How to: Taste beer

Katie Mather gets down to basics, with a few tips on nosing and tasting beer like the pros.


Tasting beer at a professional level is a skilled profession, but every single sommelier at the top of their game began their career trying to tell the difference between NEIPAs and IPAs. This dream job takes a lot of training and a lot of drinking bad beers to get there. You might not have a burning desire to become a professional beer sommelier yourself, but as a beer lover, it pays to know what you’re tasting when you drink what you drink.

Just think of the world of flavours you’ll open up by geeking out just a little bit – and all the different ways you’ll be able to describe the beers you like (and the ones you don’t). Say goodbye to “yeah, that’s alright that” and hello to “I really like the pungent, floral aroma of this, I bet it has Centennial hops in.”

I’m not saying it’s great to be a smartarse, I’m just extolling the virtues of developing your skills in something you genuinely enjoy. It really broadens your experience, and in my personal progression within the beer world, I may still be near the middle of the ladder but I’m learning new terminology and finding out more about my palate every day. It’s created a different level of understanding in my brain that helps me pick out what I like and why – and what I don’t and why – and that makes drinking beer even more of a joy.

If you love beer, why not learn to taste it like the pros? What’ve you got to lose?

Do you like it?

This simple question is the only thing you really need to remember. Even fully qualified beer sommeliers who taste the best brews in the world at international competitions ask themself this. Because what’s the point in a beer you can’t drink?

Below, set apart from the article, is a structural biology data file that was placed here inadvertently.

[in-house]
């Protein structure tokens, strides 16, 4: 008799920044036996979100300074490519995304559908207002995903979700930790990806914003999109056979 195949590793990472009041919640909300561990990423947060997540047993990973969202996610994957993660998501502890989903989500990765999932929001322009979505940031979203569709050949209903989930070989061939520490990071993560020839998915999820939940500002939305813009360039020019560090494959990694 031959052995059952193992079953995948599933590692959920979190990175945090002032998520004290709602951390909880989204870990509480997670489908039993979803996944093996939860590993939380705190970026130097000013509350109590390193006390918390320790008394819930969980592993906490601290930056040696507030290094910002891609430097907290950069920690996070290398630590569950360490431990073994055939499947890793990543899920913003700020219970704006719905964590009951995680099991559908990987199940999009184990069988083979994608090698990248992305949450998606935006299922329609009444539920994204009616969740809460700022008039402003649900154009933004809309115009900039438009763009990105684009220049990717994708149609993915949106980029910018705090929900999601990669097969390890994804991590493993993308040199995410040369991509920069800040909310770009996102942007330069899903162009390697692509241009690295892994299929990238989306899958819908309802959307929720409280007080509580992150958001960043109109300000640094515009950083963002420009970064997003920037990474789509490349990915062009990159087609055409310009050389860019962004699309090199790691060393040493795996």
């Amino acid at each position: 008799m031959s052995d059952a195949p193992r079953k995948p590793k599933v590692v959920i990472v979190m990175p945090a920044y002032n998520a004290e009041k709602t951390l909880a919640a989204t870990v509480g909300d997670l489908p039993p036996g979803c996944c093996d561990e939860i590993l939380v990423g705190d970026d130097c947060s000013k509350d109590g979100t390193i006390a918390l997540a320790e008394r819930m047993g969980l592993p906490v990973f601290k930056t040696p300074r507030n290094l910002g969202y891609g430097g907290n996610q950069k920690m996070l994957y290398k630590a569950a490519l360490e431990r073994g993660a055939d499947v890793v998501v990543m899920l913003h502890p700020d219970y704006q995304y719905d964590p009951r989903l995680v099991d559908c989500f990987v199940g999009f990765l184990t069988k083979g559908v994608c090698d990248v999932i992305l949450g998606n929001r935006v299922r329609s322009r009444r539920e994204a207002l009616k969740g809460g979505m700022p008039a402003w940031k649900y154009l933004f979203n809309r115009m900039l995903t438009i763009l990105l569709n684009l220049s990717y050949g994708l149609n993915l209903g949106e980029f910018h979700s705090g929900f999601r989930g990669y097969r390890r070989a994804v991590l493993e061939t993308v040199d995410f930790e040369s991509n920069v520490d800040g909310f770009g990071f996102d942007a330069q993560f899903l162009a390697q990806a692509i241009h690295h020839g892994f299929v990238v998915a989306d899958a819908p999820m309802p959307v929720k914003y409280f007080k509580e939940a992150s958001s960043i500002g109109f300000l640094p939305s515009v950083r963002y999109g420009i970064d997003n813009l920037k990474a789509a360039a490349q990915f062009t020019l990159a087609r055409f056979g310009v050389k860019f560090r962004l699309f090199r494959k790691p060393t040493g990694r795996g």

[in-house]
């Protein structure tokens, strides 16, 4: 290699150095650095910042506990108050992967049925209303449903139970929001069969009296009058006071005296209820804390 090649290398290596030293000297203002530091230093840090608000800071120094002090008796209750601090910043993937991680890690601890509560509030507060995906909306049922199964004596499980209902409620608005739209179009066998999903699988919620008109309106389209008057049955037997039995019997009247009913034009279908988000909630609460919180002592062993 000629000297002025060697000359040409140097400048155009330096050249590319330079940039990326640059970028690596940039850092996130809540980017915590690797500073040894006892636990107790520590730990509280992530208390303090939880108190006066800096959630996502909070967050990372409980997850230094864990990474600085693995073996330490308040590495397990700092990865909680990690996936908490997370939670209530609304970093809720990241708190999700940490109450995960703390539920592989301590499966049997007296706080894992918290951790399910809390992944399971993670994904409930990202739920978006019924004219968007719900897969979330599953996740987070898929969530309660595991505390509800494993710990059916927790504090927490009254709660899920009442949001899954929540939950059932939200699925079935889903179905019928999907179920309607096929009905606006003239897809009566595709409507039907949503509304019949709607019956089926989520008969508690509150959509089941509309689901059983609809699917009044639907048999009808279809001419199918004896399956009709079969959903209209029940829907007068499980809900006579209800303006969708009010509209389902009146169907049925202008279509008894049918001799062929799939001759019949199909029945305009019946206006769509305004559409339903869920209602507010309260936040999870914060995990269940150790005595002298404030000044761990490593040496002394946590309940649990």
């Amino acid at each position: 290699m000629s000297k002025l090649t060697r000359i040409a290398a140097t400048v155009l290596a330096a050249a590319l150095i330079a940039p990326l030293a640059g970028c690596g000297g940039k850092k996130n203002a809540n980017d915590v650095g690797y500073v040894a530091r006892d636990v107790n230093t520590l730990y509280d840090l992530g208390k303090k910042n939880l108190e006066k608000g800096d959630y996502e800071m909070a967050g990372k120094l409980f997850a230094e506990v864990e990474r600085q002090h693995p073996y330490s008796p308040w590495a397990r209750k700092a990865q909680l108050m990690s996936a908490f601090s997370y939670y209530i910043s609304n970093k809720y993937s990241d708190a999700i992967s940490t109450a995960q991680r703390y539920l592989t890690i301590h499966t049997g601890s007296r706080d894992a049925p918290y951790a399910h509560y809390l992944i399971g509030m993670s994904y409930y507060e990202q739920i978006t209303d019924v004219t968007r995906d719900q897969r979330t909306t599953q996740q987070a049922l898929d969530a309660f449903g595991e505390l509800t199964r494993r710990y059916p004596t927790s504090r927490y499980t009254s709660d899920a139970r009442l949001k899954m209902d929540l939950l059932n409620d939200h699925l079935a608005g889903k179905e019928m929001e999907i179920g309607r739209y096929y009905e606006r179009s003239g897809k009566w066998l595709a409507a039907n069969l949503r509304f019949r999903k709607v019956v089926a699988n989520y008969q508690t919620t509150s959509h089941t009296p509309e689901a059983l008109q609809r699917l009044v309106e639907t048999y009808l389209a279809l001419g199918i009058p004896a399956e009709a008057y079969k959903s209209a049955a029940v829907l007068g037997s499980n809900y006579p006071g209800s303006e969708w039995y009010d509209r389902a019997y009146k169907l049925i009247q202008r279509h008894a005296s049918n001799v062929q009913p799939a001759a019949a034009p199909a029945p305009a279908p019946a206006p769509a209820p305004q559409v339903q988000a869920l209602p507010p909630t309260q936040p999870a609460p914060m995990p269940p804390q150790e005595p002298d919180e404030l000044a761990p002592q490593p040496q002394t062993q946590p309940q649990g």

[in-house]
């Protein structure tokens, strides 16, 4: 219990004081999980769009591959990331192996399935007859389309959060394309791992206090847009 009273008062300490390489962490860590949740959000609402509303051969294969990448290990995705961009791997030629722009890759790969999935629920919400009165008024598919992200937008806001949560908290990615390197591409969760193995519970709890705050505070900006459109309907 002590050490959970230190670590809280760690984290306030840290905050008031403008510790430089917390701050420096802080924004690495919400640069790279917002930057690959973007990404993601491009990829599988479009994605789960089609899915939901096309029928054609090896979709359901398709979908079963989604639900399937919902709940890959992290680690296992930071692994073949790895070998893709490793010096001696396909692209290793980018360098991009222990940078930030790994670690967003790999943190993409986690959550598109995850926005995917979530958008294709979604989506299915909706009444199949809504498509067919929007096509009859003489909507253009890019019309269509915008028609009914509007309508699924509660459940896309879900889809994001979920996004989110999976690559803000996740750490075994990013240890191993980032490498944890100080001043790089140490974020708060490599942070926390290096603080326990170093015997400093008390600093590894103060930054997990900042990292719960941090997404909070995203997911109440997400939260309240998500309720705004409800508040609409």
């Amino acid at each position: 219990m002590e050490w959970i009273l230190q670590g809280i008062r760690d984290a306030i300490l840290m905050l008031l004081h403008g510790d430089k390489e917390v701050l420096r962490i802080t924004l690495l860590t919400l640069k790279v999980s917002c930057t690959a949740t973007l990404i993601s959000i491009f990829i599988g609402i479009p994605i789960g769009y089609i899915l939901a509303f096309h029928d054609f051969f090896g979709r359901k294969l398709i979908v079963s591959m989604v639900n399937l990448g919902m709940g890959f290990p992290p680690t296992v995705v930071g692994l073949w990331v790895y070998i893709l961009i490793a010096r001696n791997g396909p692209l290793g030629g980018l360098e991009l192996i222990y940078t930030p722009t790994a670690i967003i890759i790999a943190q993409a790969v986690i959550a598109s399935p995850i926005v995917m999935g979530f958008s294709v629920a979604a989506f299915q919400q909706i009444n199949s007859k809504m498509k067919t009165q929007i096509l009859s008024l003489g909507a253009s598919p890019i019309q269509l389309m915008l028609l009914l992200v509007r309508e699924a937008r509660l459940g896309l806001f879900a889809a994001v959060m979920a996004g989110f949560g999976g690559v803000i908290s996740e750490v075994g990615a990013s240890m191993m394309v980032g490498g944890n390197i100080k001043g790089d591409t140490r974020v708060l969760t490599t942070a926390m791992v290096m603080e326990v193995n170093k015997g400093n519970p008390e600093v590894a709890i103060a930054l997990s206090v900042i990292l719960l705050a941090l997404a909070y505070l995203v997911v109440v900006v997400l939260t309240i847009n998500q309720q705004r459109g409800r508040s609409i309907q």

Nigel Sadler, a senior tutor at the Beer and Cider Academy, judges beers all over the world, and he also knows his wines and ciders too. His advice is to think about why you like a beer – or why you don’t.

“I’m not here to tell you what to drink,” he says. “My role is to teach you how to enjoy it. Is it unbalanced? Is it too sweet? Go open-minded and get rid of your pre-conceptions of the beer you’re drinking, whatever they might be. Think about whether you like it or not, and then try to figure out why that is.”

Lotte Peplow is a Cicerone accredited beer sommelier, and judges beer at some of the world’s biggest competitions. She agrees with Nigel, and adds that your taste is individual and should be nurtured that way too.

“The most important point about beer tasting is to note what you taste and not be swayed by your friends or colleagues,” she insists. “Everyone’s palate is individual. Just because your friend can taste lemon, for example, doesn’t mean to say you can too. This also applies to whether you like the beer. It’s all about personal preference, have confidence in your own judgement and don’t let others influence you.”

Drink more beer!

This is the best part of your “training”. To truly understand beer styles, characteristics and flavours you’re going to need to taste them, which means a lot of reaching for beers you’d never normally go for. A beer judge might sit through 100+ beers in one day’s competition heat, of course these will just be sips… but still. That’s a lot of beer.

You probably won’t need or want to drink beer in these sorts of outlandish quantities, but over time if you make the effort to taste one or two beers outside of your favourite style every week, you’ll develop a mental library of tastes and aromas you can call on in the future. Plus, it gives you plenty of background info to fill in the gaps when you taste a beer you’re not sure of. For example: maybe the IPA you just sipped has a creamier texture than you expected, and a fluffier head. Flipping through the cascading, colour-coded tabs in your brain you’ll be able to find the mental note you made for wheat beer, and correlate it. Bam. This beer most likely has wheat in it. You just Sherlocked the crap out of that beer.